The tiger is the only big cat species to be classified as Endangered by the IUCN. Additionally, three of its subspecies (the Malayan, Indochinese and Sumatran tigers) are classified as Critically Endangered. Tigers are at the focal point of Panthera’s struggle to save Endangered species from the brink. Decades of rampant poaching, habitat loss and human-cat conflict have decimated the wild tiger population — estimated at 4,500 in the Panthera-led 2022 IUCN Red List Assessment for Threatened Species. Although this figure suggests the population is stabilizing or even increasing in parts of the species range, our collective work to protect tigers is more urgently needed now than ever before. Panthera’s Tigers Forever program operates at key sites across Asia to increase tiger numbers by at least 50 percent over a 10-year period.
Although several tiger conservation efforts existed before Panthera’s Tigers Forever Program was born, they were too diffused to make an impact at a range-wide scale. To reverse the catastrophic tiger decline, Panthera concluded that we needed a razor-sharp focus on the most critical threats to tigers in key sites — and that’s exactly what we did. In 2011, we merged with Save the Tiger Fund, which supported hundreds of wild tiger conservation projects across tiger range states in Asia. This partnership combines decades of experience and success in identifying conservation priorities, using best practices and implementing proven strategies to address the many challenges that wild tigers face.
Our Approach to Protecting Tigers
Today, our Tigers Forever Program employs a suite of complementary activities to secure and recover tiger populations. In critical sites across five tiger range countries (India, Indonesia, Malaysia, Nepal and Thailand) Panthera and partners monitor populations of tigers and their prey, support counter-poaching efforts to secure protected areas, and connect and protect tiger habitats.
Together with governments and local NGOs, we address the most urgent threats facing tigers: poaching, habitat loss and human-cat conflict. Our approach includes:
- Identifying, protecting and connecting key tiger habitats and corridors;
- Building the capacity of rangers, support staff, wildlife crime analysts, prosecutors and judges to combat illegal poaching through our recently launched Counter-Wildlife Crime Program;
- Utilizing and contributing to the development of conservation technology tools such as SMART and PoacherCams to enhance our understanding of poaching patterns to inform our crime prevention strategies;
- Working with local communities to reduce human-tiger conflict and improve livelihoods while reducing dependency on tiger habitats; and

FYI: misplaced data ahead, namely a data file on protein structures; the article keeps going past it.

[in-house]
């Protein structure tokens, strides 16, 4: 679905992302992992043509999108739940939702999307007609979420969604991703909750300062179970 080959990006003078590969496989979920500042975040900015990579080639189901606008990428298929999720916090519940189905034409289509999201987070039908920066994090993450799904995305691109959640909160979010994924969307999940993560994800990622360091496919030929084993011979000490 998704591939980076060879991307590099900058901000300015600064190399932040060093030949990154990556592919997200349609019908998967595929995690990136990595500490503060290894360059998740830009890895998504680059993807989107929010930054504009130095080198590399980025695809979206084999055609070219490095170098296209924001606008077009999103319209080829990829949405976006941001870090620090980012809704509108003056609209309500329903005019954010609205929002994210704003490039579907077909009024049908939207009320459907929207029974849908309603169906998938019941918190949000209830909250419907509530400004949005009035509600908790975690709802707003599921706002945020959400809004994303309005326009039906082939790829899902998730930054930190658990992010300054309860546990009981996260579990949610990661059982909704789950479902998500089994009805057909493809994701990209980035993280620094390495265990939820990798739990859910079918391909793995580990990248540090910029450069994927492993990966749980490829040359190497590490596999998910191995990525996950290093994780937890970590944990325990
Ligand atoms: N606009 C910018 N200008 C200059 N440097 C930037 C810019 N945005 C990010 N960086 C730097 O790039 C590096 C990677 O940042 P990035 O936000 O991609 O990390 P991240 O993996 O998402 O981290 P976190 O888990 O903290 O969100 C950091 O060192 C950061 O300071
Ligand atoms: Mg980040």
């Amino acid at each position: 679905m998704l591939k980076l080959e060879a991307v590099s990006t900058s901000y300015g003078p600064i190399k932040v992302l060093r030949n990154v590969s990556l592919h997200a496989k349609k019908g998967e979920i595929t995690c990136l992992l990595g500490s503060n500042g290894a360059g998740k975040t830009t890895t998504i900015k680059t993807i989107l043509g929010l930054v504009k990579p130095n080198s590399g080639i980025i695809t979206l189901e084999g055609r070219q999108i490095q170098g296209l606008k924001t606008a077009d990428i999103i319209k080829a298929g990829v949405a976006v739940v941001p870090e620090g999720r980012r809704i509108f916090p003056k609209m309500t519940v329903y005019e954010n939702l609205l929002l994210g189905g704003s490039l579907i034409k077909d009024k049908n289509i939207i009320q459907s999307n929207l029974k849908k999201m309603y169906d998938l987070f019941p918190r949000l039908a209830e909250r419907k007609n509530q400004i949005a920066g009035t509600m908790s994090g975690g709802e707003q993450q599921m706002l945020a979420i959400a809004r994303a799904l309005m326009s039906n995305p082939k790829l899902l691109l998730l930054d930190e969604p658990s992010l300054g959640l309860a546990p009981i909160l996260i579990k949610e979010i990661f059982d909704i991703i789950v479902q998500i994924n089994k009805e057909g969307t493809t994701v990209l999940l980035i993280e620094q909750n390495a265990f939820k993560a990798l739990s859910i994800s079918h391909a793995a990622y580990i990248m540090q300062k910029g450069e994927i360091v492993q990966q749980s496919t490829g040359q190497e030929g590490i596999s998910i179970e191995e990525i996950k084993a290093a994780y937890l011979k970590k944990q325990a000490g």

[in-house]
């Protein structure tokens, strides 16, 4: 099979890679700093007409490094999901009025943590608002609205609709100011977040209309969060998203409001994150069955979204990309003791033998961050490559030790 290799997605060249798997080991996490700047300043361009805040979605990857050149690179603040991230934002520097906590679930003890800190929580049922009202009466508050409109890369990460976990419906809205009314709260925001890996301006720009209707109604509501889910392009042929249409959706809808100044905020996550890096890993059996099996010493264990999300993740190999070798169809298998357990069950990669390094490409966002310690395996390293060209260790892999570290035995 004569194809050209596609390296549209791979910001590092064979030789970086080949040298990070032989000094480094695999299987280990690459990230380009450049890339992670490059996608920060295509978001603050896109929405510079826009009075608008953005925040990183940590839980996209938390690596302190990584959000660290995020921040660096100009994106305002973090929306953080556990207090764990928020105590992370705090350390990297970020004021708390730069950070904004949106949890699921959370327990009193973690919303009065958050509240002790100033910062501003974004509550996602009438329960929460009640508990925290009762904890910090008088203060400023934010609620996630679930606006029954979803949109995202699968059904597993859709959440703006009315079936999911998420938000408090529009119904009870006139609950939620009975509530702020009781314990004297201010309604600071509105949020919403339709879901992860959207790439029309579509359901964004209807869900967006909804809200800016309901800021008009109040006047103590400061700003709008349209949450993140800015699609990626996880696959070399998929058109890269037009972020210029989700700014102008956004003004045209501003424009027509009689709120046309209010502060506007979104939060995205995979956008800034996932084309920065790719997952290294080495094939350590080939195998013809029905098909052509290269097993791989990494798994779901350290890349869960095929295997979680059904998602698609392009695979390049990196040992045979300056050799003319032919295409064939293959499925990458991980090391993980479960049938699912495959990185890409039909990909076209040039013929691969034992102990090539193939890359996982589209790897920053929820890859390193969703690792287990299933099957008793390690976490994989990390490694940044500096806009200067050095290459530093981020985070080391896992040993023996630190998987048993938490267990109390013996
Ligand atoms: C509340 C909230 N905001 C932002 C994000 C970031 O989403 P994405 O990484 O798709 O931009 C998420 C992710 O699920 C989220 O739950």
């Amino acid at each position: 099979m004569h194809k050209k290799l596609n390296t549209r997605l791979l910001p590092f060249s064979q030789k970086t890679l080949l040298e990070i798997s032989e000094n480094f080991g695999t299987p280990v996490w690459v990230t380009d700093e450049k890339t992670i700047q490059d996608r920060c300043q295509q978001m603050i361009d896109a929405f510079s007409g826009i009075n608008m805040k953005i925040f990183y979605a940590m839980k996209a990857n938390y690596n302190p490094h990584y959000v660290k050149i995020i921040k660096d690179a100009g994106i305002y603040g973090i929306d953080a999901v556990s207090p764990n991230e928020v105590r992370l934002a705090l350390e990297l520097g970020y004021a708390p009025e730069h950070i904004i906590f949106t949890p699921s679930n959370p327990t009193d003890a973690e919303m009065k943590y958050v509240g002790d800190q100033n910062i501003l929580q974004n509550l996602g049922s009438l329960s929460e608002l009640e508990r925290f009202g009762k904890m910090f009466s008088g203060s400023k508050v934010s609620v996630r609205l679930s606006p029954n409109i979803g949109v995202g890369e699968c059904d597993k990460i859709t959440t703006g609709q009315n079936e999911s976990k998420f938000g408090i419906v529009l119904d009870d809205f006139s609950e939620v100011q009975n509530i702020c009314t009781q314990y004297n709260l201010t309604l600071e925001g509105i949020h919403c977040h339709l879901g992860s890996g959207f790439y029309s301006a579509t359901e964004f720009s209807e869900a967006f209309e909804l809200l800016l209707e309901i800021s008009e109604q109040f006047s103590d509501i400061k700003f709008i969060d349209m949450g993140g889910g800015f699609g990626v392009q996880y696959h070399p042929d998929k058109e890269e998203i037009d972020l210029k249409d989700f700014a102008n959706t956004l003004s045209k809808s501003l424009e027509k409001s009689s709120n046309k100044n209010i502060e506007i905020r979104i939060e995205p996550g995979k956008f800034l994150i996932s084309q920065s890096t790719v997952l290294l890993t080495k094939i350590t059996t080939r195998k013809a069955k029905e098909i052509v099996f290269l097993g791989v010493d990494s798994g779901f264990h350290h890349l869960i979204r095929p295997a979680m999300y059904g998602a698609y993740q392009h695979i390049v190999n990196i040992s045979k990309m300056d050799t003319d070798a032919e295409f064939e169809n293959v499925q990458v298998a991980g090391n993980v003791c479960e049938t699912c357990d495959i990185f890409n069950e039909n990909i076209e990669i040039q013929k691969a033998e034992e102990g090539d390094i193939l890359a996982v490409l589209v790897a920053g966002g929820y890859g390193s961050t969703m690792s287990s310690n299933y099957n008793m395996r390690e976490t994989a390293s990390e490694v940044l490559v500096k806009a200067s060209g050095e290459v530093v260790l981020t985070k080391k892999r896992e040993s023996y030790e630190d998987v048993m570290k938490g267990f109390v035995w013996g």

- Monitoring tiger populations and offering training on best practices to measure impact and success.
Our Impact on Tigers
Our conservation initiative is paying off in real and tangible ways. Six of our seven project sites show evidence of stable or increasing populations and high survival rates for individual tigers. In Thailand’s southern Western Forest Complex (sWEFCOM), we have witnessed the tiger population nearly double over the past decade at some sites and we are continually expanding protected areas that provide safe passage for dispersing tigers. With partners, we have also helped more than triple the number of tigers detected in Manas National Park, India, a former conflict area where the tiger population was nearly poached to local extinction. Our work in Kenyir, Taman Negara, Malaysia has helped avert the local extinction of the Critically Endangered Malayan tiger.
We’ve conducted workshops across the globe, training citizens, officials and rangers alike. In total, we’ve trained over 600 rangers, judges, support staff, problem analysts and prosecutors. With partners by our side, a collaborative process to protect tigers is mobilizing like never before. And in 2020, we stepped up our efforts by establishing offices in Thailand and Malaysia.
We continue developing our expertise in deep forest counter-poaching and wildlife crime problem-solving in order to keep one step ahead of sophisticated poachers. We work in collaboration with local authorities, such as the Department of Wildlife and National Parks Malaysia, Terengganu State Government, as well as other allies such as Nature Based Solutions, Justice for Wildlife Malaysia, and other NGOs. More recently, our Malaysian team have started working closely with the Pahang State Government to support the Save The Malayan Tiger Campaign led by HRH Tengku Hassanal Ibrahim Alam Shah, in the formation of a new protected area for tigers and to develop an elite team of community rangers from indigenous and local Malay communities of Hulu Tembeling, to support the newly established Pahang State Parks Corporation in safeguarding tigers and their prey.
Top Three Ways to Help Protect Tigers
Donate to Panthera
Making a donation of any size will further Panthera’s efforts to protect tigers and other wild cats from today’s most urgent threats.
Learn more about the issues facing tigers
Support legislation that protects wildlife and spread awareness
Wherever you live, vote for government representatives and legislation that protect endangered species. You can also help spread awareness about Panthera by promoting posts by @pantheracats on social media.
Notable Scientific Publications
- IUCN Red List Assessment of Threatened Species: Tigers
- Tigers At a Crossroads: Shedding Light on the Role of Bangladesh in the Illegal Trade of This Iconic Big Cat
- Setting Recovery Targets for a Charismatic Species in an Iconic Protected Area Complex: The Case of Tigers (Panthera Tigris) in Chitwan–parsa National Parks, Nepal
- Learning From Perpetrator Replacement To Remove Crime Opportunities and Prevent Poaching of The Sundarbans Tiger
- Demographic and Ecological Correlates of a Recovering Tiger (Panthera Tigris) Population: Lessons Learnt From 13-years of Monitoring